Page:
Biz Kids

Owning a franchise is far from child's play for these young entrepreneurs.
Magazine Contributor
3 min read

This story appears in the October 2006 issue of Entrepreneur. Subscribe »

Franchise opportunities run the gamut from pooper-scoopers to dating services, but even more startling than the diverse options is the age at which entrepreneurs are getting started. There's a new breed of young franchisees who are energetic and ready to go. These go-getters may be young, but they are definitely in control.

Smooth Operator
At age 16, Catherine Peña manned the blender at her local Smoothie King, whipping up fresh fruit smoothies. Little did she know these tasty concoctions would become the recipe of her life. By the time she was 18, she had worked her way up to store manager. At 22, with her mom as her financial backer, Peña purchased her very own location in Corpus Christi, Texas, thereby becoming the youngest Smoothie King franchisee-a title she still holds at the age of 25. "I feel like I was bred at Smoothie King," Peña says.

Wisdom comes with age, but also with experience, and Peña is using her many years as a Smoothie King employee to her advantage as a franchisee. She also uses her youthful energy to survive the 90-hour weeks that her business requires. Although she frequently has to decline late-night social outings with friends, all it takes is a look around at all that is hers to remember why she does it.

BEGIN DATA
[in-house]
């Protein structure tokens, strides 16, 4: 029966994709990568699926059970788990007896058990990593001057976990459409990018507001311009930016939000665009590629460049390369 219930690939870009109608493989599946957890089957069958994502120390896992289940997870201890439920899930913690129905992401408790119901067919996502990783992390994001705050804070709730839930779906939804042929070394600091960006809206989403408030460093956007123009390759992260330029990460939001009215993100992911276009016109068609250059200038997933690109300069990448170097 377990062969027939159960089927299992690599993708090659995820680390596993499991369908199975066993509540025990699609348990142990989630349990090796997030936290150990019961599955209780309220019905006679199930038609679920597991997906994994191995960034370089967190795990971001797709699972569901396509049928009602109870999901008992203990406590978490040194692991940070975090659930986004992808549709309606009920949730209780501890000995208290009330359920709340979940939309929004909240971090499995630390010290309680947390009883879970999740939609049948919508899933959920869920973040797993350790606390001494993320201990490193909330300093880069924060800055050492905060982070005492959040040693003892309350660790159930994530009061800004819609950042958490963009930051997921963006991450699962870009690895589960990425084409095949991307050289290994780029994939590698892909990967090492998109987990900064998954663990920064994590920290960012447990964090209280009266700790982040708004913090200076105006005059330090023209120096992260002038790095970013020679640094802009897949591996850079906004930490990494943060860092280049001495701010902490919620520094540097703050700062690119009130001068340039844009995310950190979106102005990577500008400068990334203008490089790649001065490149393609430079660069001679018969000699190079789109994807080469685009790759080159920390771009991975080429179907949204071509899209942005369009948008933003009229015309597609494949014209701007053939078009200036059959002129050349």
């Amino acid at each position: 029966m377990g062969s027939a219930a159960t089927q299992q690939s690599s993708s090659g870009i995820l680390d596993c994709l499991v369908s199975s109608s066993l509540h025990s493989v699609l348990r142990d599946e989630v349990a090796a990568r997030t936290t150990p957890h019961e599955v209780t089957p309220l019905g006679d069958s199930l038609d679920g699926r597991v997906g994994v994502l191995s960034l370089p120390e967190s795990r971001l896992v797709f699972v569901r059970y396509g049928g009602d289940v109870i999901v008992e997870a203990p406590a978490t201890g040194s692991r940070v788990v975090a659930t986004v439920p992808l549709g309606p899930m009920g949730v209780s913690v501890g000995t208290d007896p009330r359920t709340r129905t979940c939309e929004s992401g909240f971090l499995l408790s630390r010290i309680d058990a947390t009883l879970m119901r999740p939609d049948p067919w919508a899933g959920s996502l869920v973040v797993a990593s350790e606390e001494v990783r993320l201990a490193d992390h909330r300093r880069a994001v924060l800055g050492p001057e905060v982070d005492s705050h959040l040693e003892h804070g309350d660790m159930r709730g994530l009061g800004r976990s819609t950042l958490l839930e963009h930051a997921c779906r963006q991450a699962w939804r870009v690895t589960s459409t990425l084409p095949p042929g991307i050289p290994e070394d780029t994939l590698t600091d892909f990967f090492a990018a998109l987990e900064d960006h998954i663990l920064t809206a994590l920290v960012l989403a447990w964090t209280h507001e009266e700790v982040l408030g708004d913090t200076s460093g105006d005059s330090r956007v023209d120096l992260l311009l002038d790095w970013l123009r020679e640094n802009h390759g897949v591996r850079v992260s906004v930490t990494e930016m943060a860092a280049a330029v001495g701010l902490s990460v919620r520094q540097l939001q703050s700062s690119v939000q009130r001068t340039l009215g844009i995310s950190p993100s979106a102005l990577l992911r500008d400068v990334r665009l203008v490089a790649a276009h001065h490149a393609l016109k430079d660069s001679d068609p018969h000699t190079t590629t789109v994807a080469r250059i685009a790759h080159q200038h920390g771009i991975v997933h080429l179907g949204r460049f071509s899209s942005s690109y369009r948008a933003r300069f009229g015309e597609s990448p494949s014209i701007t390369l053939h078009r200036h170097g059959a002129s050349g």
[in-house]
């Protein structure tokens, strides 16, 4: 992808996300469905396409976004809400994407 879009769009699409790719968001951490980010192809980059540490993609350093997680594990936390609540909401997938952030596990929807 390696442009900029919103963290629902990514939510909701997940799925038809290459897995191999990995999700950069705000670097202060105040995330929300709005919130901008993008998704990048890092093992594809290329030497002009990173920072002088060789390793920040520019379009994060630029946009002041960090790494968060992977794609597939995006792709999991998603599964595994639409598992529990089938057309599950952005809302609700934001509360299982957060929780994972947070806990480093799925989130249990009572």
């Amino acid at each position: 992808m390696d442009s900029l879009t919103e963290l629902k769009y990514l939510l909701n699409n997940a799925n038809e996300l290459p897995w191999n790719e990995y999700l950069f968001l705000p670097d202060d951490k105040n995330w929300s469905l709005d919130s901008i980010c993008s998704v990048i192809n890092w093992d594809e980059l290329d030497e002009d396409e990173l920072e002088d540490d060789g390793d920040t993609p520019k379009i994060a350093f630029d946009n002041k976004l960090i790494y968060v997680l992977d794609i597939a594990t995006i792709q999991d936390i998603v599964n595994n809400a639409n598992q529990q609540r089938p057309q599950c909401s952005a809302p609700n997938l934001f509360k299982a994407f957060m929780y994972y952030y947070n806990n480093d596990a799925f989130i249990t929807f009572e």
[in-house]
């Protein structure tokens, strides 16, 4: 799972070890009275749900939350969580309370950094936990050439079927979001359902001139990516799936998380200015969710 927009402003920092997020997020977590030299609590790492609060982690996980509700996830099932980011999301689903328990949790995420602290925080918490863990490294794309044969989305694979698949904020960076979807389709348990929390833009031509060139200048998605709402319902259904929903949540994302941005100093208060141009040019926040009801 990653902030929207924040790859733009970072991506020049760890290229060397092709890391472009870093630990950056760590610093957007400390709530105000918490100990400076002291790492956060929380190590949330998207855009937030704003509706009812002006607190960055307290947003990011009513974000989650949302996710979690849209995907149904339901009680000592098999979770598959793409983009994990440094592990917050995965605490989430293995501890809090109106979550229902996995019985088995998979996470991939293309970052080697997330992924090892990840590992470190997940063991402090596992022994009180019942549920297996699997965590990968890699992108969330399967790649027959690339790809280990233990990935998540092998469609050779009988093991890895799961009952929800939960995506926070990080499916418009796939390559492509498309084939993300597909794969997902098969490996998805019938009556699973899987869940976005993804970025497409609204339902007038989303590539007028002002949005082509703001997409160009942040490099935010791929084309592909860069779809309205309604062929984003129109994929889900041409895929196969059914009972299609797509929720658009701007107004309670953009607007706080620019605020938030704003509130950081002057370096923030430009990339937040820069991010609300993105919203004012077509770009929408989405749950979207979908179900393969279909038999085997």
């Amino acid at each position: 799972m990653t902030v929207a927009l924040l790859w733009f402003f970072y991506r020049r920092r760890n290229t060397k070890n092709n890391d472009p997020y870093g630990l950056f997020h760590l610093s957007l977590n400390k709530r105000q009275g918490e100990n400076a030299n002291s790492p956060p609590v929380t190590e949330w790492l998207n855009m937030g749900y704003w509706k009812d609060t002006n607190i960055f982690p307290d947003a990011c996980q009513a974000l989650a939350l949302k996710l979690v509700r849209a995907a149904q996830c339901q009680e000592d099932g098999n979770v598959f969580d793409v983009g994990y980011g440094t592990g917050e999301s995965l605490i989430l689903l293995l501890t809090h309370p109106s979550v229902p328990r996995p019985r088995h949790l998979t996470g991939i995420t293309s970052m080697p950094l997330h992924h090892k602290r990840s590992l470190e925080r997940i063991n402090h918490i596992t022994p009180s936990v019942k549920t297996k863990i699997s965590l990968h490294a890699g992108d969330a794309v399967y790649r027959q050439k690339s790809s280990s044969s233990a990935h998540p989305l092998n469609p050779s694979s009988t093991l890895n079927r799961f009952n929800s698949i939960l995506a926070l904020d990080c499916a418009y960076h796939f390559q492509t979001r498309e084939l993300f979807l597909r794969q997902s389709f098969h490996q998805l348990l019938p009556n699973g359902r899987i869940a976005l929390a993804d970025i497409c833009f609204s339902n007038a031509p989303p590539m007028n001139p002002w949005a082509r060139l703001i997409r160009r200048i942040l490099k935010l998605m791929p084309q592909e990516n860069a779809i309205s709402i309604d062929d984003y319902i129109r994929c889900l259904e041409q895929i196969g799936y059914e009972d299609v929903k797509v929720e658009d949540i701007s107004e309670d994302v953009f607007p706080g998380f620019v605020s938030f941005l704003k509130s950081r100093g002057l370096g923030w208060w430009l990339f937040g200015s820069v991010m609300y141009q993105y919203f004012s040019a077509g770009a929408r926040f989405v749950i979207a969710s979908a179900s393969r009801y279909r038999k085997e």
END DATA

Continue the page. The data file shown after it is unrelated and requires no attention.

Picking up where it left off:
Peña got a head start in her professional life and intends to maintain her lead. With projected 2006 sales in the six digits, her vision is to open four more locations within seven to 10 years. And as life takes its course, her customers are becoming permanent fixtures. In fact, guests she served when she was 16 still return to support her now that she's a franchisee. It's the old-and new-guests that keep her passion alive. "I had a little girl come in and draw me a picture. She was just thrilled to bring me her picture," says Peña. "That's what I live for-those smiles."

On a Roll
When it comes to entrepreneurship, Adam Wong hasn't wasted a moment. After all, by the age of 26, he had already founded two computer-related startups. But he says he tired of "chasing the internet millions." "I realized I was throwing darts at a dartboard and really had no fundamentals behind the decisions I was making regarding business," he explains. So Wong went in search of a franchise that would fit well in his Hawaiian community. He found Great Harvest Bread Co., a bakery specializing in freshly milled, whole-wheat breads. Says Wong, "Some of the philosophies that Great Harvest had were right in line with the local way of doing business-of sharing and being generous with your community. It's what we call the 'aloha spirit.'"

Wong's first challenge was convincing the franchisor that despite his age, he was the right fit and that Hawaii was the right location. In November 2003, he opened Hawaii's first Great Harvest Bread Co. franchise on the island of Oahu. The franchise was met with overwhelming success, and by the end of its first year in business, it had placed among the company's top 10 in single store sales with $720,000.

Wong, now 30, has since become a partner in two additional locations and is currently negotiating to become Hawaii's developing agent, a role created specifically for him. Wong may be young, but he's wasting no time in following his dreams.


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